Federalist X introduced this site to me (Global Guerillas
) and I've been admiring the writing for long while now. The site is filled with serious thought and valuable insight. I recommend it to all readers here.The latest post
, however, by author John Robb
contains some deficiencies, and I hope what follows is instructive.
Robb describes Chris Anderson's work
on the "Long Tail". At its core, Anderson's work is a critique, and a rather good one I might add, on Pareto's 80/20 rule (a discussion of which is found here
). Many a b-school student has learned this rule, and then like all of us, butchered its meaning later in life. As a reminder then, the 80/20 rule is return over sales. Or, consequences over causes if you want to be as general as possible. Most everyone thinks of it in retail terms, 80% of the revenue comes from 20% of the products. "Category Killers" as retailers know them, are this 20%.
Anderson's thesis is that information technology is rapidly moving markets to 50/50. Anyone watching the general trends caused by things like the iPod and satellite radio are forced to agree with Anderson. I too agree with him. But this is, in my opinion, only half the story.
The other half of the story is the demand itself. From where I sit, distressed companies are a predicate of this demand, and the decision to finance a rescue is more a gauge of demand than of supply. If Anderson's thesis described a lasting state of the market, money spent resurrecting failing entities would be money wasted. Should 50/50 markets exist for a period of time, VCs would deliver returns on average far higher than those investing in distressed, old, 80/20 markets.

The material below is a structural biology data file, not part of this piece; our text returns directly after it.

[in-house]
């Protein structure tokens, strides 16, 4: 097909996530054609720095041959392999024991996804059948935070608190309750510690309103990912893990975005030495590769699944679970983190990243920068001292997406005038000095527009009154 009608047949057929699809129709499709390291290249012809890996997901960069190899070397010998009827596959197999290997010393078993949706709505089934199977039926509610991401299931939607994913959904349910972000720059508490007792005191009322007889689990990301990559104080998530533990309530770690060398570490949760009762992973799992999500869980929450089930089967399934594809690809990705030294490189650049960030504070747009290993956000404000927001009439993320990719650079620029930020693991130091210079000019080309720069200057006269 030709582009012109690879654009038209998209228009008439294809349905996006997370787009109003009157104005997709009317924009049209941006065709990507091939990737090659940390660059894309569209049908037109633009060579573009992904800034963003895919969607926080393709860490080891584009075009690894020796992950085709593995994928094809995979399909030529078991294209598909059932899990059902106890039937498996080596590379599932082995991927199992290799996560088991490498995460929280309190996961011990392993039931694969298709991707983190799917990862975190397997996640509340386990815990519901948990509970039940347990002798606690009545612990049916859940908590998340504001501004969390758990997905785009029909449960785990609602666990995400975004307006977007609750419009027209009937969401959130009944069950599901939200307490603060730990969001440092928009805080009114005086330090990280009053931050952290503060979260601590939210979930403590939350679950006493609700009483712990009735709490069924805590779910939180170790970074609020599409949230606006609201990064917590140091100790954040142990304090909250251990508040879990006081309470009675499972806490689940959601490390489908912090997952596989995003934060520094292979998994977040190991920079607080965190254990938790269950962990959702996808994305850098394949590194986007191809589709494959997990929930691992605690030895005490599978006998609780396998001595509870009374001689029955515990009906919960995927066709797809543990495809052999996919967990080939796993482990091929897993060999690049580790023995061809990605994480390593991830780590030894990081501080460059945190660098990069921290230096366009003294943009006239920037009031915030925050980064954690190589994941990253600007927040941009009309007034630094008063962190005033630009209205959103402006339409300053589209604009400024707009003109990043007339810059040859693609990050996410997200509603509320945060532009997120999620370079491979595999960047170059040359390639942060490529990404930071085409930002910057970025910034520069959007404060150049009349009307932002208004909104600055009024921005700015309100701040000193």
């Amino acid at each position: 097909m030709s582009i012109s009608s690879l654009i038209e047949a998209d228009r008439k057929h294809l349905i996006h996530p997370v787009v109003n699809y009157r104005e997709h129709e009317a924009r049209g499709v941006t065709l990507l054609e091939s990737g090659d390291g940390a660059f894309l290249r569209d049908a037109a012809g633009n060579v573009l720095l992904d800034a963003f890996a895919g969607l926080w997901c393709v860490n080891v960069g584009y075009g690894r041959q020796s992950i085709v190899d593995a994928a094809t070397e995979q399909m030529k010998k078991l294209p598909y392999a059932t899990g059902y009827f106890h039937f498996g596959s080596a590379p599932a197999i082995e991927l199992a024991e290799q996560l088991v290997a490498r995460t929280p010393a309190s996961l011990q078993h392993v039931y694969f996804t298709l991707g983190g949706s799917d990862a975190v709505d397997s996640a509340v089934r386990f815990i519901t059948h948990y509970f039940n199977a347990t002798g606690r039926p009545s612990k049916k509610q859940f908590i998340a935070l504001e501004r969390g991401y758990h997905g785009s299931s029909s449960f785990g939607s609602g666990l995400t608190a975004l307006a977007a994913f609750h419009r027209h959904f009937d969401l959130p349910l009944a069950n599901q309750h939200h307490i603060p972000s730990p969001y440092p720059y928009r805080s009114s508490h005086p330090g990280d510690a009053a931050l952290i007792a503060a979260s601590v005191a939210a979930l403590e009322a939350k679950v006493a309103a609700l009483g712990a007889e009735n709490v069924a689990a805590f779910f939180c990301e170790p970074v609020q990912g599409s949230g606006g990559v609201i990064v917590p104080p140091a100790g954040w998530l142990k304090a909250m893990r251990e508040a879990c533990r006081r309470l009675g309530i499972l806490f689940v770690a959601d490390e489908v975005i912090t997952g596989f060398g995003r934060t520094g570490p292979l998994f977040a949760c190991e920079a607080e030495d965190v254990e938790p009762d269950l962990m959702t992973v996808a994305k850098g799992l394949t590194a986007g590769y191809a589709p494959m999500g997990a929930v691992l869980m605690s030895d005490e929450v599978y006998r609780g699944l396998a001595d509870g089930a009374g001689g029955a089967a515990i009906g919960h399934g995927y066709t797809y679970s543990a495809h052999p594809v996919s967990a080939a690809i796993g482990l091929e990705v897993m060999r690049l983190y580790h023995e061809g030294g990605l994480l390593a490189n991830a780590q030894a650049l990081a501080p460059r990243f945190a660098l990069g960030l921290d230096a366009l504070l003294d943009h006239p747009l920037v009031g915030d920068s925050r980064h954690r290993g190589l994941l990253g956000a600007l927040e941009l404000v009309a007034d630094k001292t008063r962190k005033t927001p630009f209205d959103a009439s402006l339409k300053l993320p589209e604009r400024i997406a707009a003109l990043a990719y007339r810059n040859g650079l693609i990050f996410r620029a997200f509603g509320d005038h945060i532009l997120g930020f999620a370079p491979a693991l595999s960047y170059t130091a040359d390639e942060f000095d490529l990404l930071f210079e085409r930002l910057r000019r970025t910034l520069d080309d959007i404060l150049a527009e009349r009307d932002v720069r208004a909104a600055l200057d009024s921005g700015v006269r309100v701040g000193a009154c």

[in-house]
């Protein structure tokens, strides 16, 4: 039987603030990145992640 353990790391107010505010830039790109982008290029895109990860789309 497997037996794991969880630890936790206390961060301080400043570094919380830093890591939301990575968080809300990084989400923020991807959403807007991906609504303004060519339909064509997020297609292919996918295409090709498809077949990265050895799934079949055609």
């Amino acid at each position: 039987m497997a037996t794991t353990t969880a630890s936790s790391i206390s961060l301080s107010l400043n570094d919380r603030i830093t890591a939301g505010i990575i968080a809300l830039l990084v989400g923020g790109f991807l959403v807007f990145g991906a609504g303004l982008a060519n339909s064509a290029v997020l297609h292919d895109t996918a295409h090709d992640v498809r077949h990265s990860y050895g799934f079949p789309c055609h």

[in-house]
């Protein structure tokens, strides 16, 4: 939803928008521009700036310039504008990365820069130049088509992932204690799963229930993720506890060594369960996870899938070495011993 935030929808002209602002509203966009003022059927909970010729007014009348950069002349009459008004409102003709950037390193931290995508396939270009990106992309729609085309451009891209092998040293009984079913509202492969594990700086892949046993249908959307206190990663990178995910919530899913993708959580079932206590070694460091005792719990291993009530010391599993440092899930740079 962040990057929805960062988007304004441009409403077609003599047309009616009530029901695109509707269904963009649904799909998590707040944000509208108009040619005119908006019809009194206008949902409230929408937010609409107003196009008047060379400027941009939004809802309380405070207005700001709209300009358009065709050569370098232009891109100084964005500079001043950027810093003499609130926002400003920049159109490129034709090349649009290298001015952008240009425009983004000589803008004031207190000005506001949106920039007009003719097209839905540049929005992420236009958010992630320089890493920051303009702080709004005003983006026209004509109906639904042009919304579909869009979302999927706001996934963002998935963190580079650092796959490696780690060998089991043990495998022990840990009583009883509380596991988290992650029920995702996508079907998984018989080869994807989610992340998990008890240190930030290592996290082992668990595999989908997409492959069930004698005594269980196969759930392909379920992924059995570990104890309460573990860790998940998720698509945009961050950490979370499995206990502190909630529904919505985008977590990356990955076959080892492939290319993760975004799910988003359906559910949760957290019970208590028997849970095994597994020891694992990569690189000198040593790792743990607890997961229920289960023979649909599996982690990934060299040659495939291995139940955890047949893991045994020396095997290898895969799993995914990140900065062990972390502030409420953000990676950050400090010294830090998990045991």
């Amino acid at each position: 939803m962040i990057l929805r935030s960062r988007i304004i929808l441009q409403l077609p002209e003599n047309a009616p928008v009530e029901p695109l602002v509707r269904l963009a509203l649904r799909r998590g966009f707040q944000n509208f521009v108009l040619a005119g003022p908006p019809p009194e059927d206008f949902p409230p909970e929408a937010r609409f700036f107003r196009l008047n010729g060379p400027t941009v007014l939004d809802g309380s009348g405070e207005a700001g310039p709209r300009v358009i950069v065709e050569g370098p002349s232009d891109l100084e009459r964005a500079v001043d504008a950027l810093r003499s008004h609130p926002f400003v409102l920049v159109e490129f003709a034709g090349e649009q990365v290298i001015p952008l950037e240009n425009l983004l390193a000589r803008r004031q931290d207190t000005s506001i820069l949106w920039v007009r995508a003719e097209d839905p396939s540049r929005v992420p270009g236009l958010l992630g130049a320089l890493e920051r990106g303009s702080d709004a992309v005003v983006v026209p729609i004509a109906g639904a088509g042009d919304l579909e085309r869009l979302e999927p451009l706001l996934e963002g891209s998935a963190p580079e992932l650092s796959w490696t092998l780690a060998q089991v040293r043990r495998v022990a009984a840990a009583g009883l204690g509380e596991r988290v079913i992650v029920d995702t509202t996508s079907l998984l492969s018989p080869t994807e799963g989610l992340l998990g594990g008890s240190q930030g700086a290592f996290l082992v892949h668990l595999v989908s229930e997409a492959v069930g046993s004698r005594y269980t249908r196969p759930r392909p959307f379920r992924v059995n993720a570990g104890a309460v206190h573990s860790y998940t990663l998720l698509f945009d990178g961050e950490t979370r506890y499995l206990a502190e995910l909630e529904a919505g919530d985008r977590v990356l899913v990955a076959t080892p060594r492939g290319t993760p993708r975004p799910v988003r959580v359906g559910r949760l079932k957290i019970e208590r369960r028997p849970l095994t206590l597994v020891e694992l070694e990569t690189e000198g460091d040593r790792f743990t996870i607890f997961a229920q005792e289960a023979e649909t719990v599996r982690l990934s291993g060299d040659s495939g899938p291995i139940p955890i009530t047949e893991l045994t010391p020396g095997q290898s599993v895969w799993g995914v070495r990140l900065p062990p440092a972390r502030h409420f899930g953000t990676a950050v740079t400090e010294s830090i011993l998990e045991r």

Here then is the point precisely... Anderson's description of the retail business is behind the curve. What is happening in retail now is a result of fundamental market forces, the ends of which were bet on by VCs and debt financiers close to a decade or so ago. Now that capital has been used up, and folks like me are called in to clean up the waste. The 50/50 market occurred earlier (if ever), and would be evidenced by the private equity deals and their debt counterparts in the early and mid 90s. Now though retail, at least, is finding itself in a consolidation phase, the 50/50 markets (if they ever truly existed) are moving back towards 80/20.
Such is my contrarian view. You may be wondering though where Robb comes in
? Well he applies the 50/50 analysis to global terror and warfare. He states that the near monopoly nation-states once had on warfare is being broken up by global terror networks. The technological forces causing this, in Robb's view, are democratization of warfare tools, amplification of damage, acceleration of word of mouth. Again, I think Robb is getting it backwards here. I'm no student of military history, but it seems to me what caused these three forces were one overriding force, demand. The demand by the third-world to compete with the first in terms of power projection. Third-world nation states were kept harmless by low economic worth and crushing debt. Only non-nation actors, or in other words, non-debtor actors, would provide a means to compete. Those means then are the three forces Robb speaks of (and possibly many more).
Of course, that is my admittedly unstudied opinion. In my business though, we look at the world from the bottom up quite a bit, and as such, we view things slightly differently than others. I hope its a view worth considering in connection with the excellent work of Robb and Anderson.